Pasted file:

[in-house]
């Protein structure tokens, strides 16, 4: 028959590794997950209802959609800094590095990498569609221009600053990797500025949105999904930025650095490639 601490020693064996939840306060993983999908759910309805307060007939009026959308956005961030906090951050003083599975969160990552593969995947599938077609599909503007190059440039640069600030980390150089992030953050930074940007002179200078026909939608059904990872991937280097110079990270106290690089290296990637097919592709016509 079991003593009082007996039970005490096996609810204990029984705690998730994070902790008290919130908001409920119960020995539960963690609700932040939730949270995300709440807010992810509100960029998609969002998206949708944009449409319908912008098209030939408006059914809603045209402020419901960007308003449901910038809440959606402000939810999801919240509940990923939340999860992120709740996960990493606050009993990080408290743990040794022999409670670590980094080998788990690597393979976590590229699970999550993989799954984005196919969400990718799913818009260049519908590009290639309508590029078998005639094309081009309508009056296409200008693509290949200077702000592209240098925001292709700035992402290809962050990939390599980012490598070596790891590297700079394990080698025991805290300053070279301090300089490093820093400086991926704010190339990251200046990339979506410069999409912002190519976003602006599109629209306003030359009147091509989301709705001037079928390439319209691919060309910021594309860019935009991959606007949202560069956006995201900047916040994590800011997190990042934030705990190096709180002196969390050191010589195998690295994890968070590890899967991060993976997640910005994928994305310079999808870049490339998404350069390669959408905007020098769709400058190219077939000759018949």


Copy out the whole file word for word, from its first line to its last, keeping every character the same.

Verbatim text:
[in-house]
């Protein structure tokens, strides 16, 4: 028959590794997950209802959609800094590095990498569609221009600053990797500025949105999904930025650095490639 601490020693064996939840306060993983999908759910309805307060007939009026959308956005961030906090951050003083599975969160990552593969995947599938077609599909503007190059440039640069600030980390150089992030953050930074940007002179200078026909939608059904990872991937280097110079990270106290690089290296990637097919592709016509 079991003593009082007996039970005490096996609810204990029984705690998730994070902790008290919130908001409920119960020995539960963690609700932040939730949270995300709440807010992810509100960029998609969002998206949708944009449409319908912008098209030939408006059914809603045209402020419901960007308003449901910038809440959606402000939810999801919240509940990923939340999860992120709740996960990493606050009993990080408290743990040794022999409670670590980094080998788990690597393979976590590229699970999550993989799954984005196919969400990718799913818009260049519908590009290639309508590029078998005639094309081009309508009056296409200008693509290949200077702000592209240098925001292709700035992402290809962050990939390599980012490598070596790891590297700079394990080698025991805290300053070279301090300089490093820093400086991926704010190339990251200046990339979506410069999409912002190519976003602006599109629209306003030359009147091509989301709705001037079928390439319209691919060309910021594309860019935009991959606007949202560069956006995201900047916040994590800011997190990042934030705990190096709180002196969390050191010589195998690295994890968070590890899967991060993976997640910005994928994305310079999808870049490339998404350069390669959408905007020098769709400058190219077939000759018949």